Another thing going for The Rundown is the fact that it’s setting helps to keep the picture from becoming too dated. Aside from an opening club scene, most of the movie takes place in a jungle where people wear pretty utilitarian clothing which means that you’re not watching this film and thinking, “Did people really used to wear see through shirts all the time?” The answer, strangely, is yes.

Anyway, we here at Explosions Are Rad would recommend giving this movie a watch if you’re a fan of Dwayne Johnson, action comedies, somewhat complicated plots, Walken craziness and Scott’s more toned down brand of humor.

We Want Action: The Losers (2010)

Man, I had a great time watching The Losers tonight. As I said a while back, I was really looking forward to this movie along with The A-Team and The Expendables, one of which I haven’t seen yet and the other I loved. All three movies are action movies with tough badasses up against a tough mission, with Losers and A-Team both being about a team that was set up and attempting to clean up their good names. The Losers is a military team consisting of dudes with cool nicknames like Clay (Henry Dean Morgan), Roque (Idris Elba), Cougar (Oscar Jaenada), Jensen (Chris Evans) and Pooch (Columbus Short) who get burned by a guy named Max and set out to get revenge on him, later adding bad ass chicj Aisha (Zoe Saldana) to their little gang. First off, this cast is pretty rad. I haven’t seen Elba in The Wire but did enjoy him on The Office, plus the movie stars the Comedian from Watchmen, the blue chick from Avatar, one of my favorite characters from Studio 60 and the Human Torch. Fun stuff.

More fun, of course, is the flick, which doesn’t seem to go more than 10 minutes before getting into another rad action scene. The movie’s pretty easy to follow, though it does get a little wild with a weapon that seems to disintegrate islands, though I was glad they didn’t go with the regular old MacGuffin and actually showed the weapon of mass destruction in action. Other than that you’ve got the usual amount of ass kicking and plot twisting. I guess it’s a little by the numbers as far as the plot goes, but there’s enough other stuff going on that I didn’t really notice until looking back on it now.

The action scenes are top notch. There’s one earlier in the film with Aisha facing off against Clay that involves trashing a hotel room that catches on fire. It was such a visual fight without getting too wrapped up in the jerky fight scenes we’ve been assaulted with lately. Sure there’s speed-up then slow-down moments, but they seemed to serve the fight to my eyes. In fact, I was doing some writing while the movie was playing, but every time an action scene kicked off, I was drawn away from the computer and couldn’t take my eyes off the TV. The movie’s bright color palette in general helped with this as well, especially with scenes like the one with Cougar and Jensen working in a doll factory.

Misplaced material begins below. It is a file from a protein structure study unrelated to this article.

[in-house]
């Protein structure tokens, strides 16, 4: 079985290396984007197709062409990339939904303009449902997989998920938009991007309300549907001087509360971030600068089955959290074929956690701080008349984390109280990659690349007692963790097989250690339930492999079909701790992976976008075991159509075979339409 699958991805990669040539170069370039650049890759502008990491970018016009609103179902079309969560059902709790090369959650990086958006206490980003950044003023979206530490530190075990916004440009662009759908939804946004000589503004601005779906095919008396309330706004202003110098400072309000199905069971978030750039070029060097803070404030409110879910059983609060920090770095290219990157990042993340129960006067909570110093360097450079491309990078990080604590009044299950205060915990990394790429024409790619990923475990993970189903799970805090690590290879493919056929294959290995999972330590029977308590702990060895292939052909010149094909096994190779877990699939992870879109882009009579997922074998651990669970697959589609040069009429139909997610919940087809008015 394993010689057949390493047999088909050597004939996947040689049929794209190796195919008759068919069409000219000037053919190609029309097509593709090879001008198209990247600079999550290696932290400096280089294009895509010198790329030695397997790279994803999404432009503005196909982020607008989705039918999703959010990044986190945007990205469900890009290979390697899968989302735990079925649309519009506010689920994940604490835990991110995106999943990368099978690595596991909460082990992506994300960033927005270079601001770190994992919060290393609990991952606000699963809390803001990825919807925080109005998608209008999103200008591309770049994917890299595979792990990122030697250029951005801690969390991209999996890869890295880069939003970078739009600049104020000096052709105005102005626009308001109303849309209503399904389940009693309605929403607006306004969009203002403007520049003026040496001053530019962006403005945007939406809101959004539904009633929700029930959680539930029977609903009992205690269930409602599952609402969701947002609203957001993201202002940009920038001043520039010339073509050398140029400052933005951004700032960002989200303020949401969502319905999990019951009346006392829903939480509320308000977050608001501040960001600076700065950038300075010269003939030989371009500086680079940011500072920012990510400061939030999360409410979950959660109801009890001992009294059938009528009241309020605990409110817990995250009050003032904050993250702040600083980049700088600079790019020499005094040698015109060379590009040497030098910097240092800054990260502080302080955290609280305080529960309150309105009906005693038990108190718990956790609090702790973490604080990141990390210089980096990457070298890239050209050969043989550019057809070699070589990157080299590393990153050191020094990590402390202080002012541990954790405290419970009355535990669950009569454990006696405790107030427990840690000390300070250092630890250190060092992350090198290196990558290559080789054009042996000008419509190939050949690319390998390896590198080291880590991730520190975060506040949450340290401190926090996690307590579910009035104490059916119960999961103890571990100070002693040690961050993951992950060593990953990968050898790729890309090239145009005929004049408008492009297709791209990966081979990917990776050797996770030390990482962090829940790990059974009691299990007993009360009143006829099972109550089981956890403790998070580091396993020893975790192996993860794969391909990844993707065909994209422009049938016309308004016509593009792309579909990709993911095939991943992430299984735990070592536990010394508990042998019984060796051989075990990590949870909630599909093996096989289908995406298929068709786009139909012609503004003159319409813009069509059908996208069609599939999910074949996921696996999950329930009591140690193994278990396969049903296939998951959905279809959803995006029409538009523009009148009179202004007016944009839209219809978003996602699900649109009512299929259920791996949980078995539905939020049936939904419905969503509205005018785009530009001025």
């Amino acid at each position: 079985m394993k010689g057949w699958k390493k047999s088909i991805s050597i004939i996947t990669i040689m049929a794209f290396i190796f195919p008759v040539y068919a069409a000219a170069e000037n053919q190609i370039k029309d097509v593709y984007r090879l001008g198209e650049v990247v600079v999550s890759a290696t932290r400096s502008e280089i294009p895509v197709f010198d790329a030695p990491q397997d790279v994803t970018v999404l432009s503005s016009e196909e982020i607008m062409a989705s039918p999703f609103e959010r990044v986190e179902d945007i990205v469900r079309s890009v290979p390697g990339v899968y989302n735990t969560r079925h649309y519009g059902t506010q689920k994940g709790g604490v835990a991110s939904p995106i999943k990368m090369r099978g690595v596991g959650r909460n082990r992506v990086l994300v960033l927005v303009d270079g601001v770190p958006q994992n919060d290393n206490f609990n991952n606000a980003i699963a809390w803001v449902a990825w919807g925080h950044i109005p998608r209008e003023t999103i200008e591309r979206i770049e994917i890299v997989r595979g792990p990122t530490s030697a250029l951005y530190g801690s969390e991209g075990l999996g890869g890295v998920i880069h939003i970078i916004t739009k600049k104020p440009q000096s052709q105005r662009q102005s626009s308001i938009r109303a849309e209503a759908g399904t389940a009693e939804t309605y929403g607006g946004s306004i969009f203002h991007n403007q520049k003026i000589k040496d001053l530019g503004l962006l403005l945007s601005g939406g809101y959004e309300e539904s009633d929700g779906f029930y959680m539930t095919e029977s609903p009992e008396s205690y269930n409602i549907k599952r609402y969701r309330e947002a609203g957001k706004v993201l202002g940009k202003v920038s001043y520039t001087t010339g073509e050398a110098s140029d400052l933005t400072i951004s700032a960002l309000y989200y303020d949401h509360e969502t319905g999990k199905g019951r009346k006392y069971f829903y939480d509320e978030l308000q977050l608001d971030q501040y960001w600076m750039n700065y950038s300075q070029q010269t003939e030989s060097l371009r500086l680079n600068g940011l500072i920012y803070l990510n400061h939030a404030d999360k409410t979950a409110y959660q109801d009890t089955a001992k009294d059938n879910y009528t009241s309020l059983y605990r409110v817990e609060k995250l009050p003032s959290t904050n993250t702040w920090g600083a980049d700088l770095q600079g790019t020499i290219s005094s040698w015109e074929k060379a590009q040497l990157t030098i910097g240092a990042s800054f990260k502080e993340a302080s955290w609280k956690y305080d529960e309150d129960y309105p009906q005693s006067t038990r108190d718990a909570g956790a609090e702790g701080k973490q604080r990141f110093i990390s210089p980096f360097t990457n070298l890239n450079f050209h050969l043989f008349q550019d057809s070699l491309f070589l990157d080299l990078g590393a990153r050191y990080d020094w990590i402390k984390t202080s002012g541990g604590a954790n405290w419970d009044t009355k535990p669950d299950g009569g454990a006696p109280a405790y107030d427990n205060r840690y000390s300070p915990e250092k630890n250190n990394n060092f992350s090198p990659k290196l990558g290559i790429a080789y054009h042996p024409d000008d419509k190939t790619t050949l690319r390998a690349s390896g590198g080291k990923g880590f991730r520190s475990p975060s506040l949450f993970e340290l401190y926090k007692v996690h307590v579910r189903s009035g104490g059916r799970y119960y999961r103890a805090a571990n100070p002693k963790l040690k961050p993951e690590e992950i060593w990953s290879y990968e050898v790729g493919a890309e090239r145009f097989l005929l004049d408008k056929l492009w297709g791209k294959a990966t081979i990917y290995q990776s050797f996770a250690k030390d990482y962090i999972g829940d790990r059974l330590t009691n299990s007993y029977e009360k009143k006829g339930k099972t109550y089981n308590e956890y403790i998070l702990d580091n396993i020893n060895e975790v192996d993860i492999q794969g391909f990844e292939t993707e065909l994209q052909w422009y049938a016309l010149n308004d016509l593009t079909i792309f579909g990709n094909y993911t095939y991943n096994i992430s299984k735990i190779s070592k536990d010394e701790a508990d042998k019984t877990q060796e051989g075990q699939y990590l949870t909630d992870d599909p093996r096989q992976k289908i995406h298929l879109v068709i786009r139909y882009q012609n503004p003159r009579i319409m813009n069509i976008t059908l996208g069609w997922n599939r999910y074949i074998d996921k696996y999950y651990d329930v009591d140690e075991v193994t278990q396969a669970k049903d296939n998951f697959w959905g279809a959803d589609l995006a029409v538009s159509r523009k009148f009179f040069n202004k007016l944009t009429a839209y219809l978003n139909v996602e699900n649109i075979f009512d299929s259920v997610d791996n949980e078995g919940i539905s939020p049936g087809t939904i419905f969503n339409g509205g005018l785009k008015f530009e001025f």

I also really dug the characters who all felt well acted and well rounded without having too much bogging them down. You get a good enough sense of who each one is thanks to the role they fill on the team and what we see here and there throughout the movie. Evans and Morgan really shined for me with the former’s humor and the latter’s general bad assness. Evans as the torch was one of the few bright spots in the otherwise boring Fantastic Four movies and I had only seen Morgan in the shark jumping episodes of Grey’s Anatomy and his role as the Comedian, so it was nice to see him get some more screentime and flex those cool muscles instead of getting murdered either by his girlfriend or Ozymandias.

My only real problem with the movie was the character of Max (Jason Patric) who was just a bit over the top for my tastes. He makes lots of lame jokes and changes his mind about huge plans all the time. I get wanting to add a layer to the character, but I started questioning how a man this flighty could run an organization big enough to mess with the Losers, which kind of breaks up the foundation of the movie a little. Not a good move. There’s also a bit at the end that will be considered a SPOILER. In a rad moment, Max throws a pressure switch off a high point where he and Clay are having a standoff. Clay dives into the water, grabbing the device in just enough time, but when he gets out of the water, the rest of the gang roll up in a yellow stretch Hummer limo. But I don’t understand why Cougar, the sharp shooter of the bunch, wasn’t still at his post to take Max out. Or any of the other guys on the team. It’s a little weird, but not a bad enough moment to completely kill the movie for me.